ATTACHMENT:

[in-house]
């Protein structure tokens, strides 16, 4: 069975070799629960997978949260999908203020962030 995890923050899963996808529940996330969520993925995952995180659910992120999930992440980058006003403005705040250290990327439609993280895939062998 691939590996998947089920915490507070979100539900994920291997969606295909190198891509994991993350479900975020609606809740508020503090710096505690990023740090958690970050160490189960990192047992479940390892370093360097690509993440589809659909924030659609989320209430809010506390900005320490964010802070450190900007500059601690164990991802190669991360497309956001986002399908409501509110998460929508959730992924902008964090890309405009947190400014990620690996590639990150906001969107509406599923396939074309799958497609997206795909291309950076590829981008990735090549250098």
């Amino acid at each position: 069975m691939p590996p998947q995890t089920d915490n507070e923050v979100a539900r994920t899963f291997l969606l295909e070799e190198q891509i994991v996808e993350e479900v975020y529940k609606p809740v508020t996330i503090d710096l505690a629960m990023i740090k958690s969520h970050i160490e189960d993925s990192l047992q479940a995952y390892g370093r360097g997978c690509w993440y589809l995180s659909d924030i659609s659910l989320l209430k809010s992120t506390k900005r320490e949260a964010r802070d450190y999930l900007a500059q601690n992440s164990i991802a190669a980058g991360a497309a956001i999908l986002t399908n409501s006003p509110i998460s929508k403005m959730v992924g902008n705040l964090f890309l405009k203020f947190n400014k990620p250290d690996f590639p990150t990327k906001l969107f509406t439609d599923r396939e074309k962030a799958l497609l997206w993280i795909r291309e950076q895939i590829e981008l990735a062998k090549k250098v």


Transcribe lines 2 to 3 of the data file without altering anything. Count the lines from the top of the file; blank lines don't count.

């Protein structure tokens, strides 16, 4: 069975070799629960997978949260999908203020962030 995890923050899963996808529940996330969520993925995952995180659910992120999930992440980058006003403005705040250290990327439609993280895939062998 691939590996998947089920915490507070979100539900994920291997969606295909190198891509994991993350479900975020609606809740508020503090710096505690990023740090958690970050160490189960990192047992479940390892370093360097690509993440589809659909924030659609989320209430809010506390900005320490964010802070450190900007500059601690164990991802190669991360497309956001986002399908409501509110998460929508959730992924902008964090890309405009947190400014990620690996590639990150906001969107509406599923396939074309799958497609997206795909291309950076590829981008990735090549250098």
């Amino acid at each position: 069975m691939p590996p998947q995890t089920d915490n507070e923050v979100a539900r994920t899963f291997l969606l295909e070799e190198q891509i994991v996808e993350e479900v975020y529940k609606p809740v508020t996330i503090d710096l505690a629960m990023i740090k958690s969520h970050i160490e189960d993925s990192l047992q479940a995952y390892g370093r360097g997978c690509w993440y589809l995180s659909d924030i659609s659910l989320l209430k809010s992120t506390k900005r320490e949260a964010r802070d450190y999930l900007a500059q601690n992440s164990i991802a190669a980058g991360a497309a956001i999908l986002t399908n409501s006003p509110i998460s929508k403005m959730v992924g902008n705040l964090f890309l405009k203020f947190n400014k990620p250290d690996f590639p990150t990327k906001l969107f509406t439609d599923r396939e074309k962030a799958l497609l997206w993280i795909r291309e950076q895939i590829e981008l990735a062998k090549k250098v």